Service Communautaire d'Information sur la Recherche et le Développement - CORDIS

Final Activity Report Summary - PROTEOMPLANTSALTSTRS (Proteomics of plant responses to salt stress)

In the coming years, climate change is predicted to have a significant impact on crop productivity globally. Climate change will not only involve a general warming worldwide but will lead to more extremes of climate such as heat waves and periods of flooding and drought. Increase in drought will lead to a greater need for irrigation, which, if poorly managed can cause soils to be contaminated with salt. Rising sea levels and increasing frequencies of storms will give rise to contamination of low lying agricultural land. Thus, salinity in soils is a major global problem and is one that is of growing importance. Globally, around 20% of all land is affected by salinity, up to 50% of irrigated land. The annual cost of this is estimated to be at least €10 billion, with this being expected to rise in the coming decades. This, combined with the growing world population, makes this vital that we increase our understanding of how plants respond to such stress. The need to ensure on-going food security in the face of changing climates is widely recognised as a major concern and is prominent amongst the recently defined EU priorities.

Photosynthesis is well established to be the primary target of many forms of environmental stress, including salinity. This project, undertaken by Dr. Piotr Stepien in collaboration with Dr Giles Johnson at the University of Manchester, UK, investigated the extent to which the regulation mechanisms of photosynthesis contribute to resistance to damage in plants exposed to salt stress. The aim was to identify factors that might contribute to stress tolerance which could ultimately be breed into crop plants.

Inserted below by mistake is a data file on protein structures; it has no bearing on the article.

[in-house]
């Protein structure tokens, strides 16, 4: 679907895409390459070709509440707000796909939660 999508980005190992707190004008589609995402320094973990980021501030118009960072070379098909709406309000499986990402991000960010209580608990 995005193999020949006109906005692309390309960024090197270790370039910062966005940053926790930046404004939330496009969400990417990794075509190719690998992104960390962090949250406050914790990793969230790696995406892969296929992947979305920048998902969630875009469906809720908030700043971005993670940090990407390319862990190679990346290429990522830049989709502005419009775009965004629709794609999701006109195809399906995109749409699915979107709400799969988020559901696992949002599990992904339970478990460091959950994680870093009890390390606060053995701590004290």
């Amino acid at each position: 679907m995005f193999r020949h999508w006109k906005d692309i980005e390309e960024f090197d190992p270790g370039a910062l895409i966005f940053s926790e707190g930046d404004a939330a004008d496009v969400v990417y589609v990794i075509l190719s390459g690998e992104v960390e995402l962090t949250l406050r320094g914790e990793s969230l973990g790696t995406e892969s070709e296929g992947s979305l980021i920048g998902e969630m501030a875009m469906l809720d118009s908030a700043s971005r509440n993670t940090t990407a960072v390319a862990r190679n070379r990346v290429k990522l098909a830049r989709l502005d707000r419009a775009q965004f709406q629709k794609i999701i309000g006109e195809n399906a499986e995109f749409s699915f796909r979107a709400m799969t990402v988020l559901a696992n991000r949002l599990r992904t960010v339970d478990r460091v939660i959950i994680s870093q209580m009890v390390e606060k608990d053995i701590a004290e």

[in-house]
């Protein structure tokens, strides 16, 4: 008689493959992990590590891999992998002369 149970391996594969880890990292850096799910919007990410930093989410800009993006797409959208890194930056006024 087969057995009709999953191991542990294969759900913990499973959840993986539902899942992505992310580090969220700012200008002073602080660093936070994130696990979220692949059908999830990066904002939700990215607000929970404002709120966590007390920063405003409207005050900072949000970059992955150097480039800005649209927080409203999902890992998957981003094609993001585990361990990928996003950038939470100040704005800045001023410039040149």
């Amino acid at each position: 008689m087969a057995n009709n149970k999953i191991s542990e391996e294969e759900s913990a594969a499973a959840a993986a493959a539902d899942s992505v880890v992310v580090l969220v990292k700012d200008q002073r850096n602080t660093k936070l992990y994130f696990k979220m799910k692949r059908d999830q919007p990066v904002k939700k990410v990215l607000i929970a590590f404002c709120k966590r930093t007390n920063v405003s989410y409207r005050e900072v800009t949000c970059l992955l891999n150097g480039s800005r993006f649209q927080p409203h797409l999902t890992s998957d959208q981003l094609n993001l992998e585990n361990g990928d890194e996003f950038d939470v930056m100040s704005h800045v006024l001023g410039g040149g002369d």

Although photosynthesis is essential to life, it is widely recognised that the photosynthetic apparatus of plants can actually harm the leaf. If too much light is absorbed, photosynthesis can be a major source of a group of highly damaging substances called reactive oxygen species (ROS). These are produced in particular when plants are exposed to stress conditions such as salinity or drought which can give rise to imbalances in the leaves metabolism. ROS, including for example hydrogen peroxide, are highly reactive and can cause widespread damage to cells, destroying membranes, proteins and DNA. To prevent such damage, there are a number of enzymatic processes in chloroplast to scavenge ROS. Unfortunately these are highly energetically expensive, requiring the synthesis of high concentrations of antioxidants and antioxidant enzymes. An alternative strategy, placing less of a metabolic burden on plants, would be to avoid the production of ROS in the first place. This project investigated novel mechanisms to achieve this through regulation of photosynthesis.

This study examined the effects of salt stress on the regulation of photosynthesis in two model plant species. Thale cress (Arabidopsis thaliana) is a common weed species that is widely used as a model plant in studies of plant genetics. A closely related species, salt cress (Thellungiella halophila) is found growing in salt rich soils, for example in parts of China. A number of studies have previously examined the responses of thale cress to salt. This has the advantage of being a well studied model system with a wealth of molecular and genetic information, however, as found here, its usefulness in salt tolerance studies, is limited by the fact that Arabidopsis is rather a salt sensitive. Salt cress, in contrast, is very salt tolerant. It is also tolerant of other environmental stresses, such as drought and low temperature. However, because it is a close relative of thale cress, sharing most of the same genes, it can be studied using many of the tools that have already been developed for its sensitive relative. In particular, a comparative approach studying both species has the potential to identify key characteristics that might be transferred between species to enhance stress tolerance.

The work undertaken in this project demonstrated thale cress to exhibit severe symptoms of stress upon exposure to even moderate salinity, and, at higher concentrations of salt, to rapidly die.

Reported by

University of Manchester
Oxford Road
M13 9PL Manchester
United Kingdom